Swirling synths in a variety of forms take on chameleon like qualities shaping Aberdeen’s brightest rising star Lockah, aka Tom Banks’ savagely inventive sound. Humming chugs of lofty bass marry with pitched vocal loops cascading into jungle-inspired beats. This menagerie of genres and concept sounds are then swirled together in a steaming pot of thick and chunky beats ready to elevate any mood.

The stalwart label head of emerging bass outfit, Tuff Wax, and playing a large part in the emerging scene in his hometown of Aberdeen, Banks is pushing more than just a new sound in 2013. Lockah’s music unearths new territories, blending an epic movie score quality with forward thinking production and a wildly creative style, landing him on labels like Mad Decent’s Jeffrees, Skrillex’s OWSLA, and most recently, on bass music trendsetting label, Donky Pitch.

One of the fascinating aspects of Banks’ music is his ability to elicit melodies out of heavy-handed synth, sparse techno beats and trembling glistens of effects, all of which create the most strangely fantastic pop ballads. Best Fit set out to find out where the young producer’s influences lie, what his new EP Only Built For Neon Nights is really about and if it’s possible to ever have too much synth.

Your bio says you’re the “Founder of TUFF WAX – music on MAD DECENT / JEFFREE’S / MISHKA NYC / DONKY PITCH / OWSLA / SCION AV / NATIONAL ANTHEM”, but who is Lockah?

I’m a hardworking producer with ambition and a bit of an entrepreneurial spirit. I’m 27, but I’ve lived the life of a 40-year-old. I’m based in Aberdeen, Scotland, where I’ve spent my whole life.

If you had to pick a food or a dish to describe your sound, what would you pick and why?

>Maybe a spicy taco, or a juicy punnet of strawberries. Anything with some mad flavour that you could eat with your hands. I try to keep my music accessible and colourful and fun.

Paul Lester over at the Guardian described your music, saying, “Much of the music seems designed to soundtrack significant sports events or historical battles.” Do you agree?

I’m not into sports or historical battles but I understand what the guy’s saying. I think it’s the love of brass samples or just those brassy, stabby synth sounds – plus I’ve been known to loop crowd noise under things at times so it may even be subliminal. When you can capture that fanfare type sound, I suppose it creates a kind of epic atmosphere if you’re in the right listening mindset.

I personally would have to agree, especially after spending some time with your Mishka release, Lockah – Please Lockah, Don’t Hurt ‘Em. It has this Billy Joel stadium feel to it. Where does that influence come from?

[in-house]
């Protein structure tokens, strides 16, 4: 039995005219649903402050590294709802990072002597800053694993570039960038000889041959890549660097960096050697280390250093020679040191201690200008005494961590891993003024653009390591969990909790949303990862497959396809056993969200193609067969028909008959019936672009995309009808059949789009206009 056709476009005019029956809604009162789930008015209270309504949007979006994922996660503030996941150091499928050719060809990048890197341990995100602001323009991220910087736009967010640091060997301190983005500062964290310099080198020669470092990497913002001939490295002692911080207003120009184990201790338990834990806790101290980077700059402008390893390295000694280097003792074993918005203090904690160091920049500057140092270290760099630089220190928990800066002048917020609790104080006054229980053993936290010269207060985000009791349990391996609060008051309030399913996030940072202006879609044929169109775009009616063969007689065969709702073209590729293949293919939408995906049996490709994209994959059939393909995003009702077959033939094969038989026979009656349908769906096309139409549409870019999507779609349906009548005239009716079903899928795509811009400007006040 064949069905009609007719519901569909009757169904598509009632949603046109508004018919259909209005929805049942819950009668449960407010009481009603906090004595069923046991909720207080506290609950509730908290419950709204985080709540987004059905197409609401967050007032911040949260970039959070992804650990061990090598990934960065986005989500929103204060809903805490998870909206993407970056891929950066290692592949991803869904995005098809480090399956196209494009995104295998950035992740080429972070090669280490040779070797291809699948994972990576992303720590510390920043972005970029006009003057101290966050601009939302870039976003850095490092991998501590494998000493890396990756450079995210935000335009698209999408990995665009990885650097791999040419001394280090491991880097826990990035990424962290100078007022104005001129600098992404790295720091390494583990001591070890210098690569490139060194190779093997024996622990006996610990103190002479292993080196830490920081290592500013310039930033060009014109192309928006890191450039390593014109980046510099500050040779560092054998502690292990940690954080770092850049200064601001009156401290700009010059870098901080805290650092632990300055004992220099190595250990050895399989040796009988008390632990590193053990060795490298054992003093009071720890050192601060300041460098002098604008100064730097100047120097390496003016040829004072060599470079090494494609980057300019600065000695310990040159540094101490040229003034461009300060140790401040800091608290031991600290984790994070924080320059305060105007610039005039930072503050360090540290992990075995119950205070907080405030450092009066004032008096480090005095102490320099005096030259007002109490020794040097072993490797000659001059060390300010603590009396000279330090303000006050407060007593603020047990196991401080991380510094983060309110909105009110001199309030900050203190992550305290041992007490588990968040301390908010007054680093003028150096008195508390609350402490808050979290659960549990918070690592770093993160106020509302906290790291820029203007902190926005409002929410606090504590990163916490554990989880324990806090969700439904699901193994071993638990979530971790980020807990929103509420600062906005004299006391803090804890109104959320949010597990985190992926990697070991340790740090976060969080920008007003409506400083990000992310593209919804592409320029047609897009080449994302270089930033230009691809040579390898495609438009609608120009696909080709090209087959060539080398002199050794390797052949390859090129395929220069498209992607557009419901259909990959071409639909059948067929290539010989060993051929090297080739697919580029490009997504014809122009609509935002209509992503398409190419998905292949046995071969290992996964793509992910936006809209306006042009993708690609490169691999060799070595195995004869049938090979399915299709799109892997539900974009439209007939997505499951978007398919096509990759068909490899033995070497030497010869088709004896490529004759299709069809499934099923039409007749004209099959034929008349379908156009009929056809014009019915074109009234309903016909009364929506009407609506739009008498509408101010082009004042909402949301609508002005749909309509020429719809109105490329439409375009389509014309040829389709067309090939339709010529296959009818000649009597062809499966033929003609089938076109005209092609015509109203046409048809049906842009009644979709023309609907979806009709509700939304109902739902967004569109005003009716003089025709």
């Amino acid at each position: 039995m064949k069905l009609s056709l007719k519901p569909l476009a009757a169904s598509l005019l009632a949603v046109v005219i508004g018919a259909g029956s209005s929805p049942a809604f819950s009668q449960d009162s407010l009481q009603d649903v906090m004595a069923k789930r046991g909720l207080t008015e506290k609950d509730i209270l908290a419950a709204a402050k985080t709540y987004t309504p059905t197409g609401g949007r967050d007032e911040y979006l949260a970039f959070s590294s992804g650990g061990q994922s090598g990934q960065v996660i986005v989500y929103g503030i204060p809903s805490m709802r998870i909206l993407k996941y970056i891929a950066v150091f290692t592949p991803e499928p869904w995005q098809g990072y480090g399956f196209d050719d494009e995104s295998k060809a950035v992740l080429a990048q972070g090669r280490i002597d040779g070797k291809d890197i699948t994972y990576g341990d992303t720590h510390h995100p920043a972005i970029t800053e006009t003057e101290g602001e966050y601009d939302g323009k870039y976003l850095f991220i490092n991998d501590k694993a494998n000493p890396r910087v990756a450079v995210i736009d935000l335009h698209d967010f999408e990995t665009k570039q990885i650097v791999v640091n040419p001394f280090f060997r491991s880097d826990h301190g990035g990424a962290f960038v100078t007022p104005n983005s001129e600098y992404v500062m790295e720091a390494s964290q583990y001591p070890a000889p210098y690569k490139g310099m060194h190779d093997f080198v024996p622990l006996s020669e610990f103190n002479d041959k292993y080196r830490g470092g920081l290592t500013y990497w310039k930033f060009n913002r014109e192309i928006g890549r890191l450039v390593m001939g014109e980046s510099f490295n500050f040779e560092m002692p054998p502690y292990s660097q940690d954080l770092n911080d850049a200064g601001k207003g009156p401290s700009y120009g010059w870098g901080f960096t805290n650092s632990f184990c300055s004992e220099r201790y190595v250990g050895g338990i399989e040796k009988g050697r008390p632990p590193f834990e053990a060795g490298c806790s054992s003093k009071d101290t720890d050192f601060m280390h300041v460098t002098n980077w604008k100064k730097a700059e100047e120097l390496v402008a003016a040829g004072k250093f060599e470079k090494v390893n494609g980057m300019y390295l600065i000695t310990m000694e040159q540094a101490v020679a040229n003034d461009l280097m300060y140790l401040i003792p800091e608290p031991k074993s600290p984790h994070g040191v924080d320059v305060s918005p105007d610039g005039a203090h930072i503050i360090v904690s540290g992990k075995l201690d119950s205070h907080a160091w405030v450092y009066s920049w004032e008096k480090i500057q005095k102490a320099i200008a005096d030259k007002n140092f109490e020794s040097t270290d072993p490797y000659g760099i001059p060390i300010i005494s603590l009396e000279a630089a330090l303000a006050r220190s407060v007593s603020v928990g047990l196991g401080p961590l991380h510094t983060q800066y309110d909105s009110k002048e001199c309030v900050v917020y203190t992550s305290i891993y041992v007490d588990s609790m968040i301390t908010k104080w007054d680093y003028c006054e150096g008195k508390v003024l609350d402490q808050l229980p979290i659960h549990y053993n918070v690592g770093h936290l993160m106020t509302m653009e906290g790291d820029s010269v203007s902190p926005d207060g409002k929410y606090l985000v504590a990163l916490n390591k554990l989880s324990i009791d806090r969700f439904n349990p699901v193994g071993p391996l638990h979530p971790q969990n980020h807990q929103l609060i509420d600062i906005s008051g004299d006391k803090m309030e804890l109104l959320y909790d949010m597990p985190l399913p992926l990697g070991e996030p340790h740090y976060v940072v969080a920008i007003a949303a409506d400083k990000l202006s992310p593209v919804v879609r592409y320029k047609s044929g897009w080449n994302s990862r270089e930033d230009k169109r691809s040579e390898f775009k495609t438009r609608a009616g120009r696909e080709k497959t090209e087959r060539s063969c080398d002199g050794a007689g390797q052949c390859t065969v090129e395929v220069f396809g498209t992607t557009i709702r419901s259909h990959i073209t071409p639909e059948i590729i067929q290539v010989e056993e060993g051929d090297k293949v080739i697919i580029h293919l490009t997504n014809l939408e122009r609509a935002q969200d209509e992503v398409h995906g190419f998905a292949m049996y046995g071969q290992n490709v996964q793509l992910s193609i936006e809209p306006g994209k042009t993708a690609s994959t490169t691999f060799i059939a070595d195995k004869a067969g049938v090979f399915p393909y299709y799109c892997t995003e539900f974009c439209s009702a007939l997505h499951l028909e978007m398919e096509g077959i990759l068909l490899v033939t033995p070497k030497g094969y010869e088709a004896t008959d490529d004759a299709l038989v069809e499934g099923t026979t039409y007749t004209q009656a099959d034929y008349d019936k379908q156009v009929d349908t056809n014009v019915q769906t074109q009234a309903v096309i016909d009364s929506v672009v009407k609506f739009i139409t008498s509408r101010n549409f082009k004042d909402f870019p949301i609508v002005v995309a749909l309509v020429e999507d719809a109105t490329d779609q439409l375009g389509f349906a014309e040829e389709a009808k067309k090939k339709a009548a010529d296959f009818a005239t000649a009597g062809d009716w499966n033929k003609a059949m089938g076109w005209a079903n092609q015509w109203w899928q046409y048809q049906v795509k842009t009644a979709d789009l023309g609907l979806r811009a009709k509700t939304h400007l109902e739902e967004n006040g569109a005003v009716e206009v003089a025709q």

Yeah, that EP was pretty much an experiment in how huge I could go with my sound. The slightly discordant piano stabs are a jungle/rave thing for sure. I was into all that stuff as a child before I hit double figures. Where that interest sprung from, I’ve no idea. And with no friends, older siblings etc. into it, I grew out of it and into guitar music as I got into my teens. Back then though, I used to try and recreate the piano riffs on my toy casio keyboard, so I’m drawing on decades of experience here!

You’re great at creating melodies out of the most unexpected of sounds.

It’s something I’ve been doing since the moment I started producing, but unfortunately it seems to be regarded as a staple of identikit ‘trap’ production now…

When listening to Only Built 4 Neon Nites the first time, I thought, “This is the most epic of video game dance parties I will ever go to.” Where did this concept come from?

Well straight up, everyone picked up on the obvious nod to the Raekwon album title, Only Built For Cuban Linx, but not a lot of folks seemed to give any further thought to where I was coming from. That happens to be my favourite rap album ever, by the way. I had read this old XXL interview on the making of it, one of those fantastic articles where they get a shitload of different interviews then chop it up into a flowing commentary. If you read it, you can really get into the the mindset of the RZA back in those days. It was early, before the movie soundtracks and all that. Instead of just a record he helped Raekwon to make an incredible combination of a rap album, a cinematic soundtrack and even something with the vibe of an actual movie. I wanted to try and capture that same feeling, just simplified and shrunk down – so the main influence is Wu-Tang and classic Hollywood, not computer games as such.

What is Only Built 4 Neon Nites about?

In a real, personal and slightly boring sense it’s supposed to be a soundtrack to a midnight drive. If you live around Aberdeen, especially out in the middle of nowhere where I grew up, most people get around in cars cos of the shitty public transport. I’ve spent a fairly decent amount of time driving places in the middle of the night, often in the interest of seeing girls I suppose. Which kind of brings me into the more fantastical train of thought, that it’s a cinematic nod to movies like Drive, Akira, even Tron… call it Neo(n)-Noir, romance, whatever. The 5 tracks spell out the story – the intro leads into the beginning of the journey in ‘Young Neon Countach’, ‘Guards Red Carrera’ is supposed to sound like a struggle such as a fight or a lighting storm, the calm sets in halfway through ‘Let The Cool Air Breeze’ and sets us up nicely for a little rain ‘n’ romance on ‘Platinum Blonde’.